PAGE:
In POM Wonderful LLC v. Coca-Cola Co., 134 S. Ct. 2228 (2014), the Supreme Court unanimously held that competitors may bring false advertising claims under the Lanham Act challenging food and beverage labels regulated under the Federal Food, Drug, and Cosmetic Act (FDCA). The Supreme Court’s decision in POM was greatly anticipated by some observers in heavily regulated industries (e.g., pharmaceuticals) because of the potential for a statement on preemption or the primary jurisdiction doctrine. Certain district courts have relied on the Ninth Circuit’s POM reasoning to find state law consumer fraud and false advertising claims preempted under the primary jurisdiction doctrine. See, e.g., Astiana v. Hain Celestial Grp. Inc., 905 F. Supp. 2d 1013 (N.D. Cal. 2012). A decision by the Supreme Court affirming the Ninth Circuit could have provided additional ammunition for defendants asserting a primary jurisdiction defense in the product liability or other contexts. But instead the Supreme Court decided the issue on different grounds.
In POM, petitioner, which produces and markets a pomegranate-blueberry juice, filed a Lanham Act suit alleging that the name, labeling and advertising of Coca-Cola’s “Pomegranate Blueberry” juice misleads consumers into believing that it consists predominantly of pomegranate and blueberry juice, thereby causing decreased sales for petitioner. 134 S. Ct. at 2235. The lower courts held that the FDCA and the FDA’s regulations precluded petitioner’s suit under the Lanham Act. Id. at 2235-36. The Supreme Court reversed, finding first that this was not a preemption case because it did not raise the question of whether state law is preempted by federal law. Rather, the action concerned a question of preclusion between two federal statutes that hinged on statutory interpretation. Id. at 2236. The Court noted that neither the Lanham Act nor the FDCA expressly forbids Lanham Act claims challenging labels regulated by the FDCA, finding this to be “powerful evidence that Congress did not intend FDA oversight to be the exclusive means” of regulating food and beverage labeling. Id. at 2237. The Court further found that the structures of the two statutes reinforced the conclusion drawn from the text. The two statutes are complementary – while both touch on food and beverage labeling, the Lanham Act protects commercial interests and the FDCA protects health and safety. Id. at 2238. Moreover, because the FDCA’s enforcement is largely committed to FDA and the Lanham Act allows private enforcement, “[a]llowing Lanham Act suits takes advantage of synergies among multiple methods of regulation.” Id. at 2239. For these reasons, the Court stated that “[a] holding that the FDCA precludes Lanham Act claims challenging food and beverage labels would not only ignore the distinct functional aspects of the FDCA and the Lanham Act but would also lead to a result that Congress did not likely intend.” Id.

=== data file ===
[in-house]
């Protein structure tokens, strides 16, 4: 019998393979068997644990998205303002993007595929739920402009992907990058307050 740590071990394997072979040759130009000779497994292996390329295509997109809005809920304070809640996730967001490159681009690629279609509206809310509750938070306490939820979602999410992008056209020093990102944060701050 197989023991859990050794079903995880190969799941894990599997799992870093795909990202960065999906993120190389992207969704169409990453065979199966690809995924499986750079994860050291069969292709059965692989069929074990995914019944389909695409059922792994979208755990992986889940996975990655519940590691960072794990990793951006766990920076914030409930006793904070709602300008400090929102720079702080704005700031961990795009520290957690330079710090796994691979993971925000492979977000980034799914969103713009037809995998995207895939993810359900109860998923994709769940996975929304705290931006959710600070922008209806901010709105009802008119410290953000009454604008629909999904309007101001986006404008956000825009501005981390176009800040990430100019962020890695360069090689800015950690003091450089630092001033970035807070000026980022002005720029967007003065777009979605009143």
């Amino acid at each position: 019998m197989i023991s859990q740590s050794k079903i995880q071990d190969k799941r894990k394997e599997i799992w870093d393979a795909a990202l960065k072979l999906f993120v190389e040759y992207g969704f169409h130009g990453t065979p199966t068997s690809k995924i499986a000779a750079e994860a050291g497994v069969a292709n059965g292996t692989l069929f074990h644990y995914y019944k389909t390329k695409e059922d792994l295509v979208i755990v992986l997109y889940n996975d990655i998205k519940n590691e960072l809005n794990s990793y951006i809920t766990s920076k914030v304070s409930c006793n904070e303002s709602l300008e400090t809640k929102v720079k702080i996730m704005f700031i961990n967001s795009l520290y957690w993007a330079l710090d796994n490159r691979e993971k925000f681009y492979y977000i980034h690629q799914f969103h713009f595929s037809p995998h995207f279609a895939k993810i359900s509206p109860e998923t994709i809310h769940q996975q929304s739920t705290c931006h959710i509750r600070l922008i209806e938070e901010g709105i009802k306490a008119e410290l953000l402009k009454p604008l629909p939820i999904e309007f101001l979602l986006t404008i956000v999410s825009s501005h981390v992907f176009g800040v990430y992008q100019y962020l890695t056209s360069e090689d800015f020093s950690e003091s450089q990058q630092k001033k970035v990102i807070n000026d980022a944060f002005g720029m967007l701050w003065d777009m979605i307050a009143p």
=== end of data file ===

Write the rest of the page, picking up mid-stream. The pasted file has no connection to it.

Because the Supreme Court expressly stated that its decision was about statutory interpretation rather than preemption, the decision does not undermine the potential defense of primary jurisdiction in cases involving heavily regulated industries. But it did not yield the strong opinion on primary jurisdiction that some had hoped for. The POM decision does ensure that the Lanham Act remains a viable option for businesses in the food and beverage industry seeking to protect their commercial interests even when those interests involve a product that is regulated under the FDCA.